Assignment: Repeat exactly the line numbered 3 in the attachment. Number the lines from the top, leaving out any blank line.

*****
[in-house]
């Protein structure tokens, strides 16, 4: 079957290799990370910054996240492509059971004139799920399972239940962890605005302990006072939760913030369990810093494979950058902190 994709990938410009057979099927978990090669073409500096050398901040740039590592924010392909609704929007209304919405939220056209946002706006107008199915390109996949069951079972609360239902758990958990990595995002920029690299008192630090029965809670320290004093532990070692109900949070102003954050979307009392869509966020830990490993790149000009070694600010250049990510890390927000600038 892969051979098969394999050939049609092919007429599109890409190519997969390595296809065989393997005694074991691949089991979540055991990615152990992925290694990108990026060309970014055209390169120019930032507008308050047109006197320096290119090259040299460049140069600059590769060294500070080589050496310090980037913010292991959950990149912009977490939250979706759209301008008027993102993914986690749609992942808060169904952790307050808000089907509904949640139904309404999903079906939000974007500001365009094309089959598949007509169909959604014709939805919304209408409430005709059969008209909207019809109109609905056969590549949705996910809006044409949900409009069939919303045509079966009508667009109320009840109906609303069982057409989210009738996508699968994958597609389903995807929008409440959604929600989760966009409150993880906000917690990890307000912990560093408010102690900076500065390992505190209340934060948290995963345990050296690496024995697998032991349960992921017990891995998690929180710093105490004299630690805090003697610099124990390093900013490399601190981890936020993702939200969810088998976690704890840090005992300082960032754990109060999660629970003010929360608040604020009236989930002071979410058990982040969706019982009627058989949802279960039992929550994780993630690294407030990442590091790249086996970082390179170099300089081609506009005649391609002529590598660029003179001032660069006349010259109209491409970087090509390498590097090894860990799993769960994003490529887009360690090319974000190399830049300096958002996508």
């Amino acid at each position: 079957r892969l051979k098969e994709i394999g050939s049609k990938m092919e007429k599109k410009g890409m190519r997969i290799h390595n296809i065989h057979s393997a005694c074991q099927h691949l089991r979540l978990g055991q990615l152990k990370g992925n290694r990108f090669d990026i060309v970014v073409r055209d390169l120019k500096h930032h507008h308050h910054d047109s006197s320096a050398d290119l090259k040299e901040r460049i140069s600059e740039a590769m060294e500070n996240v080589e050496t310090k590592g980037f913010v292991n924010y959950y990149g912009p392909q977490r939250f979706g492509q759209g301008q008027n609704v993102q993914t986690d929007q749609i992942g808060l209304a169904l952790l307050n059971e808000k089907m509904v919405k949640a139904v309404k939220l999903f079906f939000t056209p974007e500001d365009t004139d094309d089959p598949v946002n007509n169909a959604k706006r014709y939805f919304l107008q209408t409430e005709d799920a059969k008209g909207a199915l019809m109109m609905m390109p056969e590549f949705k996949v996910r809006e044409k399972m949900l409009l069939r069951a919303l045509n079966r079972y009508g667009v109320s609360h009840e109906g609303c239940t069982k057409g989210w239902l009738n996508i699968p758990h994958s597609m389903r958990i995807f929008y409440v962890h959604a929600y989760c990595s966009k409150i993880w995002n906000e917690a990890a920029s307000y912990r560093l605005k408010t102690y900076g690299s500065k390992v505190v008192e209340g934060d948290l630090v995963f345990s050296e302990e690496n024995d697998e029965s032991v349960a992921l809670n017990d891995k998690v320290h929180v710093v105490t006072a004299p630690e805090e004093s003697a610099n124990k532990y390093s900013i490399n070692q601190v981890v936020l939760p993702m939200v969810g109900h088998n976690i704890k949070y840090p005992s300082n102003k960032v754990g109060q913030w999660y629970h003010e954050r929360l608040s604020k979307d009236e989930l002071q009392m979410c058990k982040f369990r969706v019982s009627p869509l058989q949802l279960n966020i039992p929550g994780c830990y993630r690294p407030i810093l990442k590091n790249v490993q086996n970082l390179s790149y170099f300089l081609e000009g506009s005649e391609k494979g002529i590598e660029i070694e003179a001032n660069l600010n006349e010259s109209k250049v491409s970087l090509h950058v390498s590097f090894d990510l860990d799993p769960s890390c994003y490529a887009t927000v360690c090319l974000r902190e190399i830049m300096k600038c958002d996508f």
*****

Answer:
């Amino acid at each position: 079957r892969l051979k098969e994709i394999g050939s049609k990938m092919e007429k599109k410009g890409m190519r997969i290799h390595n296809i065989h057979s393997a005694c074991q099927h691949l089991r979540l978990g055991q990615l152990k990370g992925n290694r990108f090669d990026i060309v970014v073409r055209d390169l120019k500096h930032h507008h308050h910054d047109s006197s320096a050398d290119l090259k040299e901040r460049i140069s600059e740039a590769m060294e500070n996240v080589e050496t310090k590592g980037f913010v292991n924010y959950y990149g912009p392909q977490r939250f979706g492509q759209g301008q008027n609704v993102q993914t986690d929007q749609i992942g808060l209304a169904l952790l307050n059971e808000k089907m509904v919405k949640a139904v309404k939220l999903f079906f939000t056209p974007e500001d365009t004139d094309d089959p598949v946002n007509n169909a959604k706006r014709y939805f919304l107008q209408t409430e005709d799920a059969k008209g909207a199915l019809m109109m609905m390109p056969e590549f949705k996949v996910r809006e044409k399972m949900l409009l069939r069951a919303l045509n079966r079972y009508g667009v109320s609360h009840e109906g609303c239940t069982k057409g989210w239902l009738n996508i699968p758990h994958s597609m389903r958990i995807f929008y409440v962890h959604a929600y989760c990595s966009k409150i993880w995002n906000e917690a990890a920029s307000y912990r560093l605005k408010t102690y900076g690299s500065k390992v505190v008192e209340g934060d948290l630090v995963f345990s050296e302990e690496n024995d697998e029965s032991v349960a992921l809670n017990d891995k998690v320290h929180v710093v105490t006072a004299p630690e805090e004093s003697a610099n124990k532990y390093s900013i490399n070692q601190v981890v936020l939760p993702m939200v969810g109900h088998n976690i704890k949070y840090p005992s300082n102003k960032v754990g109060q913030w999660y629970h003010e954050r929360l608040s604020k979307d009236e989930l002071q009392m979410c058990k982040f369990r969706v019982s009627p869509l058989q949802l279960n966020i039992p929550g994780c830990y993630r690294p407030i810093l990442k590091n790249v490993q086996n970082l390179s790149y170099f300089l081609e000009g506009s005649e391609k494979g002529i590598e660029i070694e003179a001032n660069l600010n006349e010259s109209k250049v491409s970087l090509h950058v390498s590097f090894d990510l860990d799993p769960s890390c994003y490529a887009t927000v360690c090319l974000r902190e190399i830049m300096k600038c958002d996508f």